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Most Whale Deaths in Past 40 Years Were Caused by Humans

Protection measures seem to have had no impact on whale deaths, according to a new study that reinforces the need for science-based approaches to reducing large-whale mortality
whale death



National Geographic/Getty Images

By Daniel Cressey of Nature magazine

Human activity is still killing right whales, one of the most endangered animals in the ocean. An analysis of four decades of whale deaths shows that attempts to prevent them have not had a demonstrable impact.

Only around 460 North Atlantic right whales (Eubalaena glacialis) are thought to be swimming the waters off the eastern seaboard of Canada and the United States. The governments of both countries have implemented several measures to protect whales from becoming entangled in fishing gear or being hit by ships, such as the US ‘ship strike rule’ that limits vessel speeds in certain areas. That rule came into force in 2008 and is due to expire next year.

Marine-mammal researchers Julie van der Hoop and Michael Moore, both at the Woods Hole Oceanographic Institution in Woods Hole, Massachusetts, and their colleagues, analyzed all known deaths of eight species of large whale in the northwest Atlantic between 1970 and 2009. During that time 122 right whales died, along with 473 humpbacks (Megaptera novaeangliae), 257 fin whales (Balaenoptera physalus) and scores of whales of other species. When the authors were able to assign a cause of death, ‘human interactions’ was the most common, appearing in 67% of cases. Entanglement in fishing gear was the main cause of death in this category.

The protection measures seem to have had no impact on whale deaths, according to the study published online in Conservation Biology. Although several of the rules were implemented only towards the end of the study period, Moore still admits that the finding is “hugely disappointing”.

Signs of hope
But Moore also notes that the study was a very “broad brush” analysis. There are specific local efforts — such as moving shipping lanes in the Bay of Fundy between the Canadian provinces of New Brunswick and Nova Scotia — that “undoubtedly” helped the conservation of right whales, but which would not show up in a wider view.

The analysis also points out where future protection efforts could be focused. Van der Hoop notes that their estimates of where vessel strikes occur show a large spike in the waters around Cape Hatteras, just north of Morehead City in North Carolina. Almost no measures have been implemented in this region to reduce whale deaths, so a focus on preventing vessel strikes here could be hugely valuable.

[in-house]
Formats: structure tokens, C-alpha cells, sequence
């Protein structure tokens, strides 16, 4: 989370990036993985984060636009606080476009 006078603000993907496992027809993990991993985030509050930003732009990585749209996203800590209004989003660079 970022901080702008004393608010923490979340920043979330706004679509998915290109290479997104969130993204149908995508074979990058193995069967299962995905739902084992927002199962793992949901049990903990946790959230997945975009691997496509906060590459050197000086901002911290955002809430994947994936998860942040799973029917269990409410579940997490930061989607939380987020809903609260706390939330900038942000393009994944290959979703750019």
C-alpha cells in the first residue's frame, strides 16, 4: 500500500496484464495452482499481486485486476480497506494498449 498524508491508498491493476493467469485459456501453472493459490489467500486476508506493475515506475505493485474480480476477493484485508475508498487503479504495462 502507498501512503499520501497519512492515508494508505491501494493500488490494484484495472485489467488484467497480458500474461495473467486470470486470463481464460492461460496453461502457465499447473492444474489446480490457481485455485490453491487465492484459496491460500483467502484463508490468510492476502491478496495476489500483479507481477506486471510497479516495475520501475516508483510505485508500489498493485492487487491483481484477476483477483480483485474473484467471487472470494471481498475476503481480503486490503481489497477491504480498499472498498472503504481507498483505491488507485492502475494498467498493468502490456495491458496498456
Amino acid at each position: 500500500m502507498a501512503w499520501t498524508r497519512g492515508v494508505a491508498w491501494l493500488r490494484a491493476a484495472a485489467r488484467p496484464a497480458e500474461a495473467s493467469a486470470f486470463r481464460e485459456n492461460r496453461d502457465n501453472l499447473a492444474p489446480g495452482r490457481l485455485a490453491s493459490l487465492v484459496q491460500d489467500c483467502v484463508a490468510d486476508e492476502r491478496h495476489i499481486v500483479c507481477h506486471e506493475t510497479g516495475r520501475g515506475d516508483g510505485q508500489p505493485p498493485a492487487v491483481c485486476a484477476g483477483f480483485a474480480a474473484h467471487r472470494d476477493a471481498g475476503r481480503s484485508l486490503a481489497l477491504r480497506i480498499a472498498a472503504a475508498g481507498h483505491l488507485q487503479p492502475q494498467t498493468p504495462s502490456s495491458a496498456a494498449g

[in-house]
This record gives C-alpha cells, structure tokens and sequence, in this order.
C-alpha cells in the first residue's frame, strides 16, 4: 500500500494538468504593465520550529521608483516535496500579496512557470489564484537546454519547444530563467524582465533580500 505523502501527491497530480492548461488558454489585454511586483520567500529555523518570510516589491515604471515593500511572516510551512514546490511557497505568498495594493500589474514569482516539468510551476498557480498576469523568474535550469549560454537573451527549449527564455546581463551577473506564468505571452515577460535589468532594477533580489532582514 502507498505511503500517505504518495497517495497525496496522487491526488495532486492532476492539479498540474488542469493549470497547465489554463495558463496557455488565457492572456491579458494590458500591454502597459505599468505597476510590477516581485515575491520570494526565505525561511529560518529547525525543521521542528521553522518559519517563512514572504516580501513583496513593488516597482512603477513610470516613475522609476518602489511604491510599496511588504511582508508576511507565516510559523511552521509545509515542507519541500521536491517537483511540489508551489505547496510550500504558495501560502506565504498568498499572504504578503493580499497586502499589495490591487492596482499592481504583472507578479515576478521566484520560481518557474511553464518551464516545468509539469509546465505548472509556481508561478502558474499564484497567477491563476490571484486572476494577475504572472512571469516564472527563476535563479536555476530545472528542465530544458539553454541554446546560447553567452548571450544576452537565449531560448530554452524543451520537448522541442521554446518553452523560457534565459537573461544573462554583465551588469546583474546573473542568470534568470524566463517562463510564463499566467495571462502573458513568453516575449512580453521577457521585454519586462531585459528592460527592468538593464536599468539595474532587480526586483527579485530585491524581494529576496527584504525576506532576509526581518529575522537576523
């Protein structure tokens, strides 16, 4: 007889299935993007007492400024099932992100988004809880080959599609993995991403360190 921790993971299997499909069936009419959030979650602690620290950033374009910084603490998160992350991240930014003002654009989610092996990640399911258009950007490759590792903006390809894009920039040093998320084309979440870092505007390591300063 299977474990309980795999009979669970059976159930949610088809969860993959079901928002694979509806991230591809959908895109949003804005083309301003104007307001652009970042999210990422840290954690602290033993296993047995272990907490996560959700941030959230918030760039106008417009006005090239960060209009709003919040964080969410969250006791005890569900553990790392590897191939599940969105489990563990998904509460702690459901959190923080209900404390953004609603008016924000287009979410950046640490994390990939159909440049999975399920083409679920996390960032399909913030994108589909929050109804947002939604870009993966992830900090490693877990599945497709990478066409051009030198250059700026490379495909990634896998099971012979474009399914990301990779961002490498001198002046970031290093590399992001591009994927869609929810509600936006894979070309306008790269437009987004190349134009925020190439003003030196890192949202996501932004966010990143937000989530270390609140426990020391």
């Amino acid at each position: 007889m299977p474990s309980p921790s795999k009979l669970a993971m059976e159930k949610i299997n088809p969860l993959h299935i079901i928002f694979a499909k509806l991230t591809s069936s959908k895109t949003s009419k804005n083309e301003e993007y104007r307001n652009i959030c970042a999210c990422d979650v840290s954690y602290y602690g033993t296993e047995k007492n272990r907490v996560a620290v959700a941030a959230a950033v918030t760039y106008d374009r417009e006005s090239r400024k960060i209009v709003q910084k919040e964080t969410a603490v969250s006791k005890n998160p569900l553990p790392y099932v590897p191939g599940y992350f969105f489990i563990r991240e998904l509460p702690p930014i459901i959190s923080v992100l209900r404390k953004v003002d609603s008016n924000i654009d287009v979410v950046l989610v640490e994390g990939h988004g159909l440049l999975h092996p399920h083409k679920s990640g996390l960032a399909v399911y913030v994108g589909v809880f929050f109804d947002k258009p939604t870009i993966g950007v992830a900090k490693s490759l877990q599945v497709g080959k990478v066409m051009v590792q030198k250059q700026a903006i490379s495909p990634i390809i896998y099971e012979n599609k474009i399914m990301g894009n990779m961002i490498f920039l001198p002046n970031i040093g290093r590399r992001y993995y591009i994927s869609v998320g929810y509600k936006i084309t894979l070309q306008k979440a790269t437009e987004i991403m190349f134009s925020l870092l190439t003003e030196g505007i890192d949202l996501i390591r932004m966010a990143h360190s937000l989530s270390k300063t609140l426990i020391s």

Greg Silber, a marine-mammal researcher at the US National Marine Fisheries Service, headquartered in Silver Spring, Maryland, says that this latest work “helps to reinforce the need for thoughtful, science-based and well-balanced approaches to reducing human-caused mortality of large whales”.

Silber and his colleague Shannon Bettridge, also from the fisheries service, concluded in a report earlier this year that it was too soon to tell whether the ship strike rule was effective. Compliance with the rule was poor after it was implemented, Silber notes, but it has improved more recently. Their report called for speed restrictions to be continued, and suggested that these could be extended to include smaller ships.

Although the right whale population experienced some bad years in the mid-2000s when numbers declined, Silber is hopeful that the species is turning a corner. “The North Atlantic right whale population appears to be growing,” he says, “but it is not out of the woods.”

Moore has also seen tentative signs that things have improved since 2009. His team has funding from the US government to perform autopsies on right whales. “I’ve had a hard time spending the money in the past few years,” he says, “and that’s a really positive sign.”

This article is reproduced with permission from the magazine Nature. The article was first published on October 5, 2012.

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